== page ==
U.S. Vows to Make Allies 'Step Up' in Afghanistan

Richard Boucher, the assistant secretary of state for South and Central Asian affairs, said in Senate testimony today that as 3,200 U.S. marines arrive in Afghanistan in March, "we're definitely going to use the deployment . . . as a lever to get other countries to step up."

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Richard Boucher, the assistant secretary of state for South and Central Asian affairs, said in Senate testimony today that as 3,200 U.S. marines arrive in Afghanistan in March, "we're definitely going to use the deployment . . . as a lever to get other countries to step up."

Both the State and Defense departments, Boucher told the Senate Foreign Relations Committee, are pressuring allies within the North Atlantic Treaty Organization to send more troops to the war-torn nation, where security is deteriorating. "If you look at the NATO requirements, there are still shortfalls, both in fighters and in trainers especially," Boucher testified.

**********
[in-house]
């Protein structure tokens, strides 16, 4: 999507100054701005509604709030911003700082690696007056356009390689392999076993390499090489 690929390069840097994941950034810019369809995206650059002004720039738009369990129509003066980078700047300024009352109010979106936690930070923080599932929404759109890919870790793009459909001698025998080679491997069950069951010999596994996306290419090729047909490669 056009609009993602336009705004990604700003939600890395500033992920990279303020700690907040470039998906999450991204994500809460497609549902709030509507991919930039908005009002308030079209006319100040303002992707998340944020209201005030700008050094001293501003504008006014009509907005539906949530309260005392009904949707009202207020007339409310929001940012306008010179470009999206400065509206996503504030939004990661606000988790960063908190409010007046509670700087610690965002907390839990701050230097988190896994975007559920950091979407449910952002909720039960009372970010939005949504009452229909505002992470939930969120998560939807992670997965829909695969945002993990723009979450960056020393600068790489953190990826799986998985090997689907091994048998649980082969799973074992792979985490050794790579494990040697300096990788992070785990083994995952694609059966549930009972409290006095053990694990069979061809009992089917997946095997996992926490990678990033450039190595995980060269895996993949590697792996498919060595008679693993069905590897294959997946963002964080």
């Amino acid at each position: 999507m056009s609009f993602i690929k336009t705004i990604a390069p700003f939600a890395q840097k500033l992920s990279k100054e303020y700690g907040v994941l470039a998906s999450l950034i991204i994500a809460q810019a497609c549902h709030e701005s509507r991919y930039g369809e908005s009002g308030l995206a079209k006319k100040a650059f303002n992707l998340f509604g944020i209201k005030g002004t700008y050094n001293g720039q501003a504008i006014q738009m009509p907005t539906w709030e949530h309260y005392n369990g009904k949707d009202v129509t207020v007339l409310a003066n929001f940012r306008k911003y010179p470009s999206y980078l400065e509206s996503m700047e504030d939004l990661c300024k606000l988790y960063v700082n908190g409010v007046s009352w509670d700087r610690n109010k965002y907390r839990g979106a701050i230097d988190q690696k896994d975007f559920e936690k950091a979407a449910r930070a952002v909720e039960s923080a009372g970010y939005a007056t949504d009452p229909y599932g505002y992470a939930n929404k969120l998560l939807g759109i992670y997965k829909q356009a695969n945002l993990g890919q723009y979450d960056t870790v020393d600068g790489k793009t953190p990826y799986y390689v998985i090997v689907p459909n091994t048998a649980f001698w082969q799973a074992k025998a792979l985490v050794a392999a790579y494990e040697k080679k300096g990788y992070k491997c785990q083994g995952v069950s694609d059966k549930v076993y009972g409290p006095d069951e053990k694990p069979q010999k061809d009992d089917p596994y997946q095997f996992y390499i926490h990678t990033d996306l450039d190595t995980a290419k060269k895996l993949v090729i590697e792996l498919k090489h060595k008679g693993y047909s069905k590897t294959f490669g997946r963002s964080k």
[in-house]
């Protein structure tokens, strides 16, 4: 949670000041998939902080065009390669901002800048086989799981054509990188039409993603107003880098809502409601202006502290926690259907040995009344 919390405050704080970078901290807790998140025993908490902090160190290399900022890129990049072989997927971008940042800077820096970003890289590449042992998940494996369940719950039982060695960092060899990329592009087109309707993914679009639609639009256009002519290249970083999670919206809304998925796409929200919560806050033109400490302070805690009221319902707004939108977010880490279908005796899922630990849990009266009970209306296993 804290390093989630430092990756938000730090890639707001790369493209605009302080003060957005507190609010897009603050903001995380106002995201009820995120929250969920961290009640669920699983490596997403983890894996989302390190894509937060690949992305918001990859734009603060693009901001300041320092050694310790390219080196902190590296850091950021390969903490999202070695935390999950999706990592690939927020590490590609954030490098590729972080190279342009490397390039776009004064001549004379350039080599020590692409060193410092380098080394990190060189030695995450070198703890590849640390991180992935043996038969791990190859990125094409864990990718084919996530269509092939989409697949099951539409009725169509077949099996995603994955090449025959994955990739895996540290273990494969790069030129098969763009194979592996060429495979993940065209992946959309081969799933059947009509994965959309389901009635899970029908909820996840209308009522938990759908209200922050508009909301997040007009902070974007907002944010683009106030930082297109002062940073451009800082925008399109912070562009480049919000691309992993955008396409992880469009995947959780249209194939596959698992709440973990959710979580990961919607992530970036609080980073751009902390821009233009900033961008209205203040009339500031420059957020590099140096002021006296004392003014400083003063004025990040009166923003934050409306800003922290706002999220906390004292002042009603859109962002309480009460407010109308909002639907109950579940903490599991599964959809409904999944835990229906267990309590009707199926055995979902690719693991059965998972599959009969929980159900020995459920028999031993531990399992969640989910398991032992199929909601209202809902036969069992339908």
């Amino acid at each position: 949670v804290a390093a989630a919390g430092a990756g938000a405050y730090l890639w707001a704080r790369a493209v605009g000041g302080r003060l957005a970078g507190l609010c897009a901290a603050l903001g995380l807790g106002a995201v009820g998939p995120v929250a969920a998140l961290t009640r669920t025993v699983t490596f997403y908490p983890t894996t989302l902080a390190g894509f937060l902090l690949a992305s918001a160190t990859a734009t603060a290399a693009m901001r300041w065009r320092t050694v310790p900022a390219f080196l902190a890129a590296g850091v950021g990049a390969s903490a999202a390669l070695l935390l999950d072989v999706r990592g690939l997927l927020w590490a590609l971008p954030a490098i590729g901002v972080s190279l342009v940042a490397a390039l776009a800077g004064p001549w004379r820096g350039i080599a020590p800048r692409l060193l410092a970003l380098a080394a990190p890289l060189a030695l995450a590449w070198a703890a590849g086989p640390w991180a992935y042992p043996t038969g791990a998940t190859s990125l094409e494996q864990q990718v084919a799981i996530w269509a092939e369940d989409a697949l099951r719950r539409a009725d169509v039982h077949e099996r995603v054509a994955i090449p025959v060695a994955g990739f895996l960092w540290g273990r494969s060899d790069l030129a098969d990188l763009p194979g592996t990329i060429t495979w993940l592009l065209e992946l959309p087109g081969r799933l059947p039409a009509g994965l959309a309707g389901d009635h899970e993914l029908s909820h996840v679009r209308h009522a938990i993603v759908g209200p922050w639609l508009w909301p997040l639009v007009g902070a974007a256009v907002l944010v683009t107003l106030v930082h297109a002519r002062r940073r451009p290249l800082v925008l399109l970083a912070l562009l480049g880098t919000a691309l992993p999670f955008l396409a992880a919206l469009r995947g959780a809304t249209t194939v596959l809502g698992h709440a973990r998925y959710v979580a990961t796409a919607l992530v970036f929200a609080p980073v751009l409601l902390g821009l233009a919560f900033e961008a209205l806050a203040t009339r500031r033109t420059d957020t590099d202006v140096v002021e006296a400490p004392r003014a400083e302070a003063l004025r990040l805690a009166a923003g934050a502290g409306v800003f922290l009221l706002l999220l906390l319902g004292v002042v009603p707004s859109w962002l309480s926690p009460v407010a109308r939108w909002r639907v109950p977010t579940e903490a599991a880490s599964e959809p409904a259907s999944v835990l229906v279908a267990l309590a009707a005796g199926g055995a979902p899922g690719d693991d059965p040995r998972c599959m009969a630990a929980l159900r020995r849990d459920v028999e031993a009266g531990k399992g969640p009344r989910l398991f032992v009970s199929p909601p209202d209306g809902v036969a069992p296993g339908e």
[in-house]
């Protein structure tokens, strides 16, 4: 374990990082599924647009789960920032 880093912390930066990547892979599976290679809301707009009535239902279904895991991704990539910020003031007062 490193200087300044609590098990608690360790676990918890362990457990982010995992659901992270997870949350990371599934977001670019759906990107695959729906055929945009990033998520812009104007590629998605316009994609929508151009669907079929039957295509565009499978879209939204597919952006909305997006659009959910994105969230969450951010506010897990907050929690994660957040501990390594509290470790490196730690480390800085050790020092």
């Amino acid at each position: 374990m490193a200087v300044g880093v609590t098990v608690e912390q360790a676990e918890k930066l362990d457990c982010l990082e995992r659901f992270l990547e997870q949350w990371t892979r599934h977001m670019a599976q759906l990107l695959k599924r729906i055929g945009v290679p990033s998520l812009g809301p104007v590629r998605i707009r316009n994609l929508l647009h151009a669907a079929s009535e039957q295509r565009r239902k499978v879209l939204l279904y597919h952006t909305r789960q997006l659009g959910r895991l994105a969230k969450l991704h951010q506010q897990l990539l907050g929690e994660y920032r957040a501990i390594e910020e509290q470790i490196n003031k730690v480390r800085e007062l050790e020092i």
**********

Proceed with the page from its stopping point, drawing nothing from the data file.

Boucher's testimony comes as several independent reports and some lawmakers suggest that Afghanistan stability is fraying.

Retired Gen. James Jones, the former Supreme Allied commander of Europe from 2003 to 2006, said that Afghanistan is suffering from a "loss of momentum."

The heroin trade is increasing as well, noted Sen. John Kerry, a Massachusetts Democrat, during testimony to discuss "A Plan to Turn the Tide in Afghanistan."

David Johnson, assistant secretary of state for international narcotics and law enforcement affairs, told the committee that in order to attack the drug trade, his office has considered alternative development programs as well as improvements to the police and judicial system.

"Our experience is that that doesn't work," he said, adding that improving security within the country is paramount. Johnson added that U.S. officials "considered aerial spraying" for crop eradication, but the "essential ingredient" is that the local authorities accept such spraying.

Sen. Russ Feingold, a Wisconsin Democrat, asked which country, Iraq or Afghanistan, was more essential to American security. Boucher said that answering that is like responding to "Which of your kids do you like best?" Boucher added, "If you don't stabilize both places, you'll never stabilize either one."

—Anna Mulrine